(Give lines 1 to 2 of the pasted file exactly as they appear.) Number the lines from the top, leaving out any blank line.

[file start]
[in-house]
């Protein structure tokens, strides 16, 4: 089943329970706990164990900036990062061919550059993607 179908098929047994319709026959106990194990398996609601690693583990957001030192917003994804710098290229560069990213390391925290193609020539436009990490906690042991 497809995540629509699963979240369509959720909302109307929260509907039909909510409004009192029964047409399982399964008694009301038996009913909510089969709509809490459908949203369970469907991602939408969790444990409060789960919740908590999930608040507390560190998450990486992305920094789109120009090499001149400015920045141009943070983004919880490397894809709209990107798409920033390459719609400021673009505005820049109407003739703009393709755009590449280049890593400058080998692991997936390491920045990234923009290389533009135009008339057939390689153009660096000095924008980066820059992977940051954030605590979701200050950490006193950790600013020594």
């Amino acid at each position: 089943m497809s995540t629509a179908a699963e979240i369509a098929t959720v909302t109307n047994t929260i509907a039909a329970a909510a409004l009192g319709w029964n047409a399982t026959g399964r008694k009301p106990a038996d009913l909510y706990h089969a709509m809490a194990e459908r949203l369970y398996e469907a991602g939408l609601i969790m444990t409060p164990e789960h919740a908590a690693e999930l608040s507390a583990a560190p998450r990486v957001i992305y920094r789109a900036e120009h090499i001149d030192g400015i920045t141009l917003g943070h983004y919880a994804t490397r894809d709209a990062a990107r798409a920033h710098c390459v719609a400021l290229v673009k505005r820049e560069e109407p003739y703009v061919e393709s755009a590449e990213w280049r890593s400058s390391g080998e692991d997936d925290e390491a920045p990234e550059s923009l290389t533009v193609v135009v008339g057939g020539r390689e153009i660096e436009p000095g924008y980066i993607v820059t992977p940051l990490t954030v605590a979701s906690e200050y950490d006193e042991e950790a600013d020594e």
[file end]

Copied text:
[in-house]
């Protein structure tokens, strides 16, 4: 089943329970706990164990900036990062061919550059993607 179908098929047994319709026959106990194990398996609601690693583990957001030192917003994804710098290229560069990213390391925290193609020539436009990490906690042991 497809995540629509699963979240369509959720909302109307929260509907039909909510409004009192029964047409399982399964008694009301038996009913909510089969709509809490459908949203369970469907991602939408969790444990409060789960919740908590999930608040507390560190998450990486992305920094789109120009090499001149400015920045141009943070983004919880490397894809709209990107798409920033390459719609400021673009505005820049109407003739703009393709755009590449280049890593400058080998692991997936390491920045990234923009290389533009135009008339057939390689153009660096000095924008980066820059992977940051954030605590979701200050950490006193950790600013020594």